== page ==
Hubble Space Telescope Captures Most Distant Star Ever Recorded; 28 Billion Light-Years Aw...

The Hubble Telescope has captured a glimpse of the most distant single star it’s ever observed. The star was recorded to be 28 billion light-years away.

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The Hubble Space Telescope captured a single star that is 28 billion light-years away, the furthest it’s ever captured a glimpse of. The star could be between 50 to 500 times bigger than our sun, and is likely millions of times brighter, according to a study published in the journal Nature.

This marks the farthest detection of a star yet, marked 900 million years after the big bang. Astronomers in the study nicknamed the star Earendel, which is taken from the Old English language meaning “morning star” or “rising light.” The Hubble broke its own record set in 2018 when it observed a star that existed when the universe was about four billion years old. 

Earendel is so distant that the light has taken 12.9 billion years to reach us, according to study co-author Victoria Strait, a postdoctoral researcher at the Cosmic Dawn Center in Copenhagen. Strait discussed how the Earendel discovery could help astronomers investigate the early years of the universe. 

“As we peer into the cosmos, we also look back in time, so these extreme high-resolution observations allow us to understand the building blocks of some of the very first galaxies.” 

“When the light that we see from Earendel was emitted, the Universe was less than a billion years old; only 6% of its current age. At that time it was 4 billion lightyears away from the proto-Milky Way, but during the almost 13 billion years it took the light to reach us, the Universe has expanded so that it is now a staggering 28 billion lightyears away,” Strait explained.

The stars that we see in our night sky are all a part of our own Milky Way galaxy. Distant galaxies tend to look like a blur of light to powerful telescopes, which are typically used to see individual stars within our closest galaxies.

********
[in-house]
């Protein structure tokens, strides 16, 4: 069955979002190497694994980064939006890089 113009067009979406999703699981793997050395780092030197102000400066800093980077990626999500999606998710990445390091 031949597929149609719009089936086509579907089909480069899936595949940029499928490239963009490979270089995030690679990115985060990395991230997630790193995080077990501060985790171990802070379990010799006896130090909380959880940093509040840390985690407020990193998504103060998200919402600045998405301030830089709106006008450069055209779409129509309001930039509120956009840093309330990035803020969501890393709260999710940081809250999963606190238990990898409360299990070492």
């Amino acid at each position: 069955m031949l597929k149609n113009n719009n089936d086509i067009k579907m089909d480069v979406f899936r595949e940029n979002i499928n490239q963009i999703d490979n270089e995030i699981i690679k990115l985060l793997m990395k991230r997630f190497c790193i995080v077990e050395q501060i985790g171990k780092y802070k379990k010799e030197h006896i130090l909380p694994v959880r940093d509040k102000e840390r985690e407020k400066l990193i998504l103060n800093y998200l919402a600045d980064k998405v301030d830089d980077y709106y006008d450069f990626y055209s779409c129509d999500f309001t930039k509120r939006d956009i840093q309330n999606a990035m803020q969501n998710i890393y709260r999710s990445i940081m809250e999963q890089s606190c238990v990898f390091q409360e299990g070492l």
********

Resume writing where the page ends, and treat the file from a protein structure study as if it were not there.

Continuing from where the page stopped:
Gravitational lensing is the technology used in the Hubble Space Telescope, and refers to when closer objects act like a magnifying glass for distant objects, according to Ashley Strickland, a space and science writer for CNN. “When light passes close to massive objects, it follows a curve around that object. If that object is between Earth (or in this case, Hubble) and the distant light source, it can actually deflect and send the light toward us, acting as a lens to magnify its intensity. Most distant galaxies have been found this way.”

The alignment of a massive cluster of galaxies acted as the magnifying glass in this case, which allowed scientists to get a better look at the light of Earendel, which was intensified thousands of times thanks to gravitational lensing. Lead author Brian Welch, an astronomer at Johns Hopkins University, discussed how this discovery was made further.

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“Normally at these distances, entire galaxies look like small smudges, with the light from millions of stars blending together. The galaxy hosting this star has been magnified and distorted by gravitational lensing into a long crescent that we named the Sunrise Arc.”

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“To ensure that this truly is a single star, rather than two located very close to one another, the research team will use the recently launched James Webb Space Telescope to observe Earendel. Webb could also reveal the temperature and mass of the star,” said Strickland.

“With James Webb, we will be able to confirm that Earendel is indeed just one star, and at the same time quantify which type of star it is. Webb will even allow us to measure its chemical composition. Potentially, Earendel could be the first known example of the Universe’s earliest generation of stars,” said study coauthor Sune Toft, leader of the Cosmic Dawn Center and professor at the Niels Bohr Institute in Copenhagen.

“Earendel existed so long ago that it may not have had all the same raw materials as the stars around us today. Studying Earendel will be a window into an era of the universe that we are unfamiliar with, but that led to everything we do know. It’s like we’ve been reading a really interesting book, but we started with the second chapter, and now we will have a chance to see how it all got started,” Welch said.

“With Webb, we may see stars even farther than Earendel, which would be incredibly exciting. We’ll go as far back as we can. I would love to see Webb break Earendel’s distance record.”